For those of you who critiqued my query, you probably picked up on the fact that Hatshepsut has a lot of obstacles in her path to becoming Pharaoh. Some are of her own making and others are blamed on the gods (although that's open for interpretation as well). I rewrote the ending, leaving the final message open for the reader to decide. I like books that make me think, ones where I'm left pondering long after I finish the story (Life of Pi!).

So that's the overarching question in my book, what I hope readers will think about. Does your book have a theme, some big question hidden within its pages?

Wednesday, October 21, 2009

Reach For the Stars!

All of us want to walk into Barnes and Noble one day and see our books sitting on the shelves, hopefully with a display to rival that of Twilight and New Moon.

One of my motivating factors for a lot in life is that I just want to make an impact. I quit my job slaving away at a department store because I simply couldn't sell another tube of lipstick or I was going to go completely banana bonkers. So now I teach kids, something I think makes an impact.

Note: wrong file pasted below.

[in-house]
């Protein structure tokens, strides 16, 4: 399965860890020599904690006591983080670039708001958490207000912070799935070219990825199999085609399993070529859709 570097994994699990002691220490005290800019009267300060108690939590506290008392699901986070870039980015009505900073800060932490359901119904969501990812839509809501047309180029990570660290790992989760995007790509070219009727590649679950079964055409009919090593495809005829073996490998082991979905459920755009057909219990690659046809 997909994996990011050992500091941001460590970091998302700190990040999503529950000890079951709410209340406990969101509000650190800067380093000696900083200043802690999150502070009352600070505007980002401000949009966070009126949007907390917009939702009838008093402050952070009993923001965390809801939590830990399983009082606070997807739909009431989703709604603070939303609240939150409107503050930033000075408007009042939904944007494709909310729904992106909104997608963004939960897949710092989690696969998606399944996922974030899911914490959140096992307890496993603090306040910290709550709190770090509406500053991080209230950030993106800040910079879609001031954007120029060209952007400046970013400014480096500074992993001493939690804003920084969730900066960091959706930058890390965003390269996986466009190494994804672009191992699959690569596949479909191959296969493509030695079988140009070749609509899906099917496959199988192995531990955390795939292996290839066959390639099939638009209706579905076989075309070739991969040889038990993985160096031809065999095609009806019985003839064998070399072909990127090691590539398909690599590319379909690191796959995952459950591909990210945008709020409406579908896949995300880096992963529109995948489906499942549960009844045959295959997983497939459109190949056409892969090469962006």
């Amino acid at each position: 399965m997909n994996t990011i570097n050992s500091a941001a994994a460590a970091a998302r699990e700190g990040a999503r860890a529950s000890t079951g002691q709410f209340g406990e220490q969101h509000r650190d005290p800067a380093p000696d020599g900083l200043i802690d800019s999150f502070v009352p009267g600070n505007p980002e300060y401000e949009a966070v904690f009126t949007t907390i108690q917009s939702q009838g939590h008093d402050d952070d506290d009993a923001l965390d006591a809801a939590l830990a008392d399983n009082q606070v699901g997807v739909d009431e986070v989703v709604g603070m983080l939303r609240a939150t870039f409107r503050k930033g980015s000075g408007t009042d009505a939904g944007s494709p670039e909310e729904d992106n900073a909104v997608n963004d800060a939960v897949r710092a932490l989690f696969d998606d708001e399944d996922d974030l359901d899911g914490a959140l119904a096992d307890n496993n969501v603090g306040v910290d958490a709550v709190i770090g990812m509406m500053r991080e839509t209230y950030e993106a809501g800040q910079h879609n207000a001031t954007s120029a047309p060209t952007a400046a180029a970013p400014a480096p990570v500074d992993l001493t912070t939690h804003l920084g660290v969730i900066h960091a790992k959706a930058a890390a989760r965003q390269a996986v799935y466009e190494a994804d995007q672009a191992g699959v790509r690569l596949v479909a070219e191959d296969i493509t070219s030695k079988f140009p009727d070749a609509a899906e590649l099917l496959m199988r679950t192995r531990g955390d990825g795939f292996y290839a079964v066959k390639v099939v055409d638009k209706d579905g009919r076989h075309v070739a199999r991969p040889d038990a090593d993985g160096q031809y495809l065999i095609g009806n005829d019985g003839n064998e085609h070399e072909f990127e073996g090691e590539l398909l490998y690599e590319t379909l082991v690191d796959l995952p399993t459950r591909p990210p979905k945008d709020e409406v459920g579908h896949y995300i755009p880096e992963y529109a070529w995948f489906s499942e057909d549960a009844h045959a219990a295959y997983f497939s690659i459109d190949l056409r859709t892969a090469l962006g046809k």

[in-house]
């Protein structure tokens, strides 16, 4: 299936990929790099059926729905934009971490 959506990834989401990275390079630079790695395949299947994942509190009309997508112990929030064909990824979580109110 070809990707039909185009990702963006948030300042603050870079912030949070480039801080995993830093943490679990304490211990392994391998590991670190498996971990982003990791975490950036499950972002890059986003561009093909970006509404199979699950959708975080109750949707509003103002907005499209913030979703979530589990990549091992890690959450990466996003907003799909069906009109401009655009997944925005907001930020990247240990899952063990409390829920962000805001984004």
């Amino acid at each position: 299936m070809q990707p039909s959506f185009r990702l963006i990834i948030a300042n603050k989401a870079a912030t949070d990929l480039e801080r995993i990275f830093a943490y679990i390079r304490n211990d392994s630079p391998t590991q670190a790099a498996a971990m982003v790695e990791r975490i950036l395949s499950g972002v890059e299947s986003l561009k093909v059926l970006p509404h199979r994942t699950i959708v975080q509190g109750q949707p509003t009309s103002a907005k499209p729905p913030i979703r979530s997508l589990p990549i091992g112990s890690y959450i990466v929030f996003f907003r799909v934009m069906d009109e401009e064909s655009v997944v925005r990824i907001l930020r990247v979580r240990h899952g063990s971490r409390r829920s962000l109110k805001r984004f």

But I also want to leave my mark, some tangible evidence after I die that I was here. And if I can get a book published then I know that five hundred years from now, someone will be able to walk into the Library of Congress and hold my book in their hands. Provided the Library of Congress is still there, of course. My novel is no Gilgamesh, but there's something heady about being linked in even the slightest way to authors like Plato and Dante.

Of course, I also think it would be cool if HBO turned HATSHEPSUT: FEMALE PHARAOH into their next mini-series.